DEFINITION of 'Racketeering'

Racketeering, often associated with organized crime, is the act of offering of a dishonest service (a "racket") to solve a problem that wouldn't otherwise exist without the enterprise offering the service. Racketeering as defined by the RICO act includes a list of 35 crimes. If convicted of racketeering, a person could serve up to 20 years and be fined up to $25,000.

BREAKING DOWN 'Racketeering'

A common example of a racket would be if a group of people cut the tires of cars on a specific street, and then that same group, or one in concert with the one cutting tires offered "protection" to the owners of the cars for a price. This fits the definition of a racket because without the organization’s slashing of tires in the first place, the demand for "protection" would be low or non-existent. Other examples of racketeering activity include extortion, money laundering, loan sharking, obstruction of justice and bribery

The Racketeer Influenced and Corrupt Organizations (RICO) Act became U.S. law in 1970, permitting law enforcement to charge individuals or groups with racketeering. This law made it so that organizations or individuals could be charged for up to ten years of ongoing criminal activity, that leaders of those organizations could be charged for activities that they ordered others to do (for instance, murder and extortion) and gave law enforcement more tools to combat racketeering.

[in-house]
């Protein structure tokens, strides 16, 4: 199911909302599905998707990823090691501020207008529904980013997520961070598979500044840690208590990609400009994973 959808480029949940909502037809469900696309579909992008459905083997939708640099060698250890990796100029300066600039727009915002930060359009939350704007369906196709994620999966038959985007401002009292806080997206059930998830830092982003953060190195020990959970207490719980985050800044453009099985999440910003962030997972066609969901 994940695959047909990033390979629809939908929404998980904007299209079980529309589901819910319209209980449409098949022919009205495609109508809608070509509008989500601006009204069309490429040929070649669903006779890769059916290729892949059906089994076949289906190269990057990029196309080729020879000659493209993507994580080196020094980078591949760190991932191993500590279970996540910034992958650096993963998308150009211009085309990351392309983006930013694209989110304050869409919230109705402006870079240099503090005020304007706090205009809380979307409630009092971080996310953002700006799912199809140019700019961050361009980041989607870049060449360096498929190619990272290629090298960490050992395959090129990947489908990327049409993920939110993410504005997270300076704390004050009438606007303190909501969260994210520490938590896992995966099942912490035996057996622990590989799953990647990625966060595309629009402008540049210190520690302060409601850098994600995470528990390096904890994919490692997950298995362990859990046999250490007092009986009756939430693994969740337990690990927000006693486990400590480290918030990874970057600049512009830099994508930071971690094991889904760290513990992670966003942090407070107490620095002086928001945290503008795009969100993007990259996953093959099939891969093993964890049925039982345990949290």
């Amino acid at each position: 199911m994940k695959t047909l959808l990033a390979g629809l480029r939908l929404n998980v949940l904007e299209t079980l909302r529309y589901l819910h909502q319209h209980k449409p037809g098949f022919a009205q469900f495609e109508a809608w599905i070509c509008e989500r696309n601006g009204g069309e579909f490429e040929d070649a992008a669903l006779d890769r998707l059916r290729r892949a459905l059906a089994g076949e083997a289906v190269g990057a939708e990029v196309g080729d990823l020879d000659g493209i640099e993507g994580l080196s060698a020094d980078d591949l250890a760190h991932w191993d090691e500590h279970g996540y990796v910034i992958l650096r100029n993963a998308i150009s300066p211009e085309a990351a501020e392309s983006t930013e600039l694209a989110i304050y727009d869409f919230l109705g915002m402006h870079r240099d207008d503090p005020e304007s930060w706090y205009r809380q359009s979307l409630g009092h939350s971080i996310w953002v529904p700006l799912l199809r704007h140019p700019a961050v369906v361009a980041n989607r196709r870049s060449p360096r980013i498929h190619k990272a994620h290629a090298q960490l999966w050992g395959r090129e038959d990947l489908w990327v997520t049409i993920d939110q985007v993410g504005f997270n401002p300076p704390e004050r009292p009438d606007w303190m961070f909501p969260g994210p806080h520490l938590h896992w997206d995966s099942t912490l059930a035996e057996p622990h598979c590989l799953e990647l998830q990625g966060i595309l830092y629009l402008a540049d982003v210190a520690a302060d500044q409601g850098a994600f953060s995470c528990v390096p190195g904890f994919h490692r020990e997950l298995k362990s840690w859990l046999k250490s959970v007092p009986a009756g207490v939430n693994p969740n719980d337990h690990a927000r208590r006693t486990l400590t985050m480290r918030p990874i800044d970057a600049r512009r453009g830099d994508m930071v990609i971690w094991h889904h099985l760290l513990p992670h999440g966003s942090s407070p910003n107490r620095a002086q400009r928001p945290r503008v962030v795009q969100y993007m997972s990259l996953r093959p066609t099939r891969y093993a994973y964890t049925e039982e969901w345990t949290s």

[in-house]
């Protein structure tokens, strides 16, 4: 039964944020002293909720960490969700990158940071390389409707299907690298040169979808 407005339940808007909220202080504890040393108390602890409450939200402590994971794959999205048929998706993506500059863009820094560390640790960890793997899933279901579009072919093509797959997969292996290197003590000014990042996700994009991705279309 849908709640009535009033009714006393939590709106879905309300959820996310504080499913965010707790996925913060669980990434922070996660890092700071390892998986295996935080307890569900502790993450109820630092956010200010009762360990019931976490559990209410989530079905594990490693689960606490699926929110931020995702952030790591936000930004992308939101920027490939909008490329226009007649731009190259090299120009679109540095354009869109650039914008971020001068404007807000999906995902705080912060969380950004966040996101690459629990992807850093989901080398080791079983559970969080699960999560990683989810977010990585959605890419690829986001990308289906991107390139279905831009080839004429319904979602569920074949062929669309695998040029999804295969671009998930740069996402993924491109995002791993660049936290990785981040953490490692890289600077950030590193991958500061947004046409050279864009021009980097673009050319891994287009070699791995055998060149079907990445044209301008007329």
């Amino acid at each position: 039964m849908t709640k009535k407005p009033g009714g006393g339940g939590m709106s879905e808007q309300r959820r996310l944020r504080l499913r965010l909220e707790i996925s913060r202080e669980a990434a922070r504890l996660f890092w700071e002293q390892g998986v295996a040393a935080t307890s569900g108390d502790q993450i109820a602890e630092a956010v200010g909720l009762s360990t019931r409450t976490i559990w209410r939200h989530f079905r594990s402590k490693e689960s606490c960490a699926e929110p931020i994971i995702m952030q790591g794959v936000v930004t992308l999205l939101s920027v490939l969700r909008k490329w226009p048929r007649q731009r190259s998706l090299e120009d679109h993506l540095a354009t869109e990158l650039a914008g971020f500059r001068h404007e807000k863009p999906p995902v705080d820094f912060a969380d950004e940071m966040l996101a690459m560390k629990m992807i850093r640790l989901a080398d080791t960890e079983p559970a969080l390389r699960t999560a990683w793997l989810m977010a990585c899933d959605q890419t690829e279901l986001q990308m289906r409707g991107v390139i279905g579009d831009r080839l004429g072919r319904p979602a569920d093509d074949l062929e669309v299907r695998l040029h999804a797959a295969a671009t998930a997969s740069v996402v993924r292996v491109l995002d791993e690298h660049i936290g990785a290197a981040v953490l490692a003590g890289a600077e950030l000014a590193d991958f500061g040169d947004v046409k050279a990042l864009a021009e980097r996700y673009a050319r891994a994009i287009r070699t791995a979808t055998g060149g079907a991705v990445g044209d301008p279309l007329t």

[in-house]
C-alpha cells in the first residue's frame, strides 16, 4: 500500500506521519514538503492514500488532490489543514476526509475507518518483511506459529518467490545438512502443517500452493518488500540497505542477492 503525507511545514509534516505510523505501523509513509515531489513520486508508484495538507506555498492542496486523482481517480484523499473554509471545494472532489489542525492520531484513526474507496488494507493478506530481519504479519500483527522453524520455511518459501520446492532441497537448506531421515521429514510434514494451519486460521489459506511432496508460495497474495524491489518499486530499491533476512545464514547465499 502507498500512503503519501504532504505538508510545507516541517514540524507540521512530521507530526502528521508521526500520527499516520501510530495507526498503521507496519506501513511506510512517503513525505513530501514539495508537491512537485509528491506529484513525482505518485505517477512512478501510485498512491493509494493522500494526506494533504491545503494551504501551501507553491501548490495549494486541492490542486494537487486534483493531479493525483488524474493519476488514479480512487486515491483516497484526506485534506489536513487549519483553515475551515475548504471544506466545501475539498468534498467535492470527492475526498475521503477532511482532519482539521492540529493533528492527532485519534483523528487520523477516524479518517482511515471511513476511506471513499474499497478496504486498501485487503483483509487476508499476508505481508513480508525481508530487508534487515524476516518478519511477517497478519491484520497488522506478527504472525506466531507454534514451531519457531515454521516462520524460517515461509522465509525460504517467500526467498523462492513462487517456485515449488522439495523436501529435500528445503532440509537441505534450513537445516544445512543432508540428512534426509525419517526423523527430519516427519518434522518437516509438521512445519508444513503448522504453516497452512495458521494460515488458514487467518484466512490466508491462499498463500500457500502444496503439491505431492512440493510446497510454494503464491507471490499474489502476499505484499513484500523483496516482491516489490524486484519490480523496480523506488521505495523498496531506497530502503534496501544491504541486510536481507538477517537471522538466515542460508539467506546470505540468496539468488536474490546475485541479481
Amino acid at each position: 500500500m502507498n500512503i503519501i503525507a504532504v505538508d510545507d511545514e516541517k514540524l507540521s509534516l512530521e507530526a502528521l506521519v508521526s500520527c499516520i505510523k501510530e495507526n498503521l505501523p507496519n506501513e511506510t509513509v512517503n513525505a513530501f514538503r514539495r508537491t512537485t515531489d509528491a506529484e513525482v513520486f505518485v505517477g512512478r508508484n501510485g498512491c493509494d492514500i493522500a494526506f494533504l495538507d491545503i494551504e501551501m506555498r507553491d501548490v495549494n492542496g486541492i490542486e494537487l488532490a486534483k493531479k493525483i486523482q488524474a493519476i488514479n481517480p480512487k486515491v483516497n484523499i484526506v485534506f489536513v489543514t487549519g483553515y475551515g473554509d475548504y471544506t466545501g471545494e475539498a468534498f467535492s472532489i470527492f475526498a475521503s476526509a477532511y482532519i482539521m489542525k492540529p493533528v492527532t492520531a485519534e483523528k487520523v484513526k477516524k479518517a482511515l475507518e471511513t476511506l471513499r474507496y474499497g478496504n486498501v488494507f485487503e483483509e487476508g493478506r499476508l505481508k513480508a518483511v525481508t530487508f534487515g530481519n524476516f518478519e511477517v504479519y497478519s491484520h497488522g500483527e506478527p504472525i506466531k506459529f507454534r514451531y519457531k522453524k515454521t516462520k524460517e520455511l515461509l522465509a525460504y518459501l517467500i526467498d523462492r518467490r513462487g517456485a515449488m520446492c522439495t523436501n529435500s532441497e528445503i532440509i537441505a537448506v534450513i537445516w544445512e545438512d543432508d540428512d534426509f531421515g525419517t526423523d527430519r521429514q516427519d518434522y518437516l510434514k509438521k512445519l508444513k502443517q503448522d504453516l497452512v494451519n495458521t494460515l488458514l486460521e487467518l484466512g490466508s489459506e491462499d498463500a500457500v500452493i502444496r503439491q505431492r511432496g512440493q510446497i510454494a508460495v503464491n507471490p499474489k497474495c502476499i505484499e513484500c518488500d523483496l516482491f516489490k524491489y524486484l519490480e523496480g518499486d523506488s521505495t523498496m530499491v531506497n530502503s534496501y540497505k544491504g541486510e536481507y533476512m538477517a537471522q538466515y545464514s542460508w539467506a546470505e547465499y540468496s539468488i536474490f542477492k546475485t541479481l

The part of the RICO act that gives it teeth is the prosecutor’s option to seize the indicted party’s assets, preventing transfer of funds and property. This provision makes it so that in the case of a guilty verdict the government would have something to seize from criminal enterprises. Otherwise, it would be possible for organizations to move assets around in shell companies making it harder to seize ill-gotten goods. In addition, this provision made it so it was hard for those indicted to pay for high-powered attorneys. Because of this a many cases are settled in plea deals.